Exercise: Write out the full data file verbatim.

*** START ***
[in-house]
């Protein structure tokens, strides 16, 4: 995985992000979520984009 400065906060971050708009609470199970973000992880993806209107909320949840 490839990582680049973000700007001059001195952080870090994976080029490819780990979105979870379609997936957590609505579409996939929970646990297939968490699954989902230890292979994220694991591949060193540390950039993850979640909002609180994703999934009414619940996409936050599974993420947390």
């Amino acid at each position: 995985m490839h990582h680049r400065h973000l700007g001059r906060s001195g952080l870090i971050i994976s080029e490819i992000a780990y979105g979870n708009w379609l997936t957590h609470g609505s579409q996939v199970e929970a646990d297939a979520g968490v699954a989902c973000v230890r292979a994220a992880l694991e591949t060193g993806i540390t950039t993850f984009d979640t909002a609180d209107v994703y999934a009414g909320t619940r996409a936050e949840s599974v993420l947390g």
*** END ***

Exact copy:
[in-house]
């Protein structure tokens, strides 16, 4: 995985992000979520984009 400065906060971050708009609470199970973000992880993806209107909320949840 490839990582680049973000700007001059001195952080870090994976080029490819780990979105979870379609997936957590609505579409996939929970646990297939968490699954989902230890292979994220694991591949060193540390950039993850979640909002609180994703999934009414619940996409936050599974993420947390």
């Amino acid at each position: 995985m490839h990582h680049r400065h973000l700007g001059r906060s001195g952080l870090i971050i994976s080029e490819i992000a780990y979105g979870n708009w379609l997936t957590h609470g609505s579409q996939v199970e929970a646990d297939a979520g968490v699954a989902c973000v230890r292979a994220a992880l694991e591949t060193g993806i540390t950039t993850f984009d979640t909002a609180d209107v994703y999934a009414g909320t619940r996409a936050e949840s599974v993420l947390g």